You can be a follower and launch recruiting operations along with thousands of other firms in the current “fad” country, or you can be a leader forging new trends in “soon-to-be-fad” countries. One option leads to lots of competition, the other to higher ROI. Dollar for dollar, pound for pound, recruiting operations in emerging countries like Turkey, Vietnam, Peru, and Poland are relatively safe bets. If you’re a large corporation, and you are still unsure about the quality of the recruits in Turkey, start by searching your own employee database to find individuals that came from Turkey. Next track their record to see if they haven’t performed above average in your organization as a simple test to see if Turkey is a country you should target. The time is now to build your recruiting database before everyone else finds out about Turkey and before they enter the EU. Good hunting!

Dr. John Sullivan, professor, author, corporate speaker, and advisor, is an internationally known HR thought-leader from the Silicon Valley who specializes in providing bold and high-business-impact talent management solutions.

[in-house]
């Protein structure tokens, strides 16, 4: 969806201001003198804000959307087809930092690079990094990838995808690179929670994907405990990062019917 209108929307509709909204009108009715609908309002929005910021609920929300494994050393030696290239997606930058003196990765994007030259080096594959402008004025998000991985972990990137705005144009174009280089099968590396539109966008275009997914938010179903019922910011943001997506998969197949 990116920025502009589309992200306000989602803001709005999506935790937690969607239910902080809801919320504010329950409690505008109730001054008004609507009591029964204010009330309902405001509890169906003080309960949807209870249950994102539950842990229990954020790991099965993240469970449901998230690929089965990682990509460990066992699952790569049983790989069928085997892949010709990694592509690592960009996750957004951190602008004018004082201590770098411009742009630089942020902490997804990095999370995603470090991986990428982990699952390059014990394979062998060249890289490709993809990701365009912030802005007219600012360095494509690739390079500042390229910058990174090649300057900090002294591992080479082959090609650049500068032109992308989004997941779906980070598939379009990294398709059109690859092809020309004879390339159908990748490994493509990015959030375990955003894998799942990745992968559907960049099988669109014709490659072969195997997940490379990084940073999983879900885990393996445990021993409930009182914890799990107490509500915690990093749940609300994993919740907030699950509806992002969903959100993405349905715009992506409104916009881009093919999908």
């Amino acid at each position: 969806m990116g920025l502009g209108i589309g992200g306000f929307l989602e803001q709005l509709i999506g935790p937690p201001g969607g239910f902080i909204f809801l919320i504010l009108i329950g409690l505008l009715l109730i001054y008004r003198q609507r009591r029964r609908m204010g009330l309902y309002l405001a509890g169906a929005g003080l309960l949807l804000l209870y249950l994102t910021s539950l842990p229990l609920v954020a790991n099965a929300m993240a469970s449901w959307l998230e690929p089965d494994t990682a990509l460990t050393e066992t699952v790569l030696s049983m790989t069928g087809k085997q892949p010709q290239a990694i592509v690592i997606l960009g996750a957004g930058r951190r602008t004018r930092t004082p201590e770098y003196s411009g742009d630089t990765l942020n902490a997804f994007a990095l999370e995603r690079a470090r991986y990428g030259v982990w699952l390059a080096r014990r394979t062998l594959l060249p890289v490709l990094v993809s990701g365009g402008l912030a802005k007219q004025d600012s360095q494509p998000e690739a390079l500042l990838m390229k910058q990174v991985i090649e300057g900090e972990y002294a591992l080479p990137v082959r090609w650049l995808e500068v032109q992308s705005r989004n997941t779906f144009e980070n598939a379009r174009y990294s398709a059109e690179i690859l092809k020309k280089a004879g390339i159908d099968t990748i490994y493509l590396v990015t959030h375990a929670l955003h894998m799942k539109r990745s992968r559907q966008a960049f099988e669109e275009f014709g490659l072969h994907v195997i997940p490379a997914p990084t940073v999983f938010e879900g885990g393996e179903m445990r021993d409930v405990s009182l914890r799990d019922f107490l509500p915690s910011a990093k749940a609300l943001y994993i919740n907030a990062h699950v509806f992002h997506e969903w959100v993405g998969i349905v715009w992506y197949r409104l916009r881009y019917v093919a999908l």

He’s a prolific author with over 900 articles and 10 books covering all areas of talent management. He has written over a dozen white papers, conducted over 50 webinars, dozens of workshops, and he has been featured in over 35 videos. He is an engaging corporate speaker who has excited audiences at over 300 corporations/ organizations in 30 countries on all six continents. His ideas have appeared in every major business source including the Wall Street Journal, Fortune, BusinessWeek, Fast Company, CFO, Inc., NY Times, SmartMoney, USA Today, HBR, and the Financial Times. In addition, he writes for the WSJ Experts column. He has been interviewed on CNN and the CBS and ABC nightly news, NPR, as well many local TV and radio outlets. Fast Company called him the "Michael Jordan of Hiring," called him “the father of HR metrics,” and SHRM called him “One of the industry's most respected strategists." He was selected among HR’s “Top 10 Leading Thinkers” and he was ranked No. 8 among the top 25 online influencers in talent management. He served as the Chief Talent Officer of Agilent Technologies, the HP spinoff with 43,000 employees, and he was the CEO of the Business Development Center, a minority business consulting firm in Bakersfield, California. He is currently a Professor of Management at San Francisco State (1982 – present). His articles can be found all over the Internet and on his popular website and on He lives in Pacifica, California.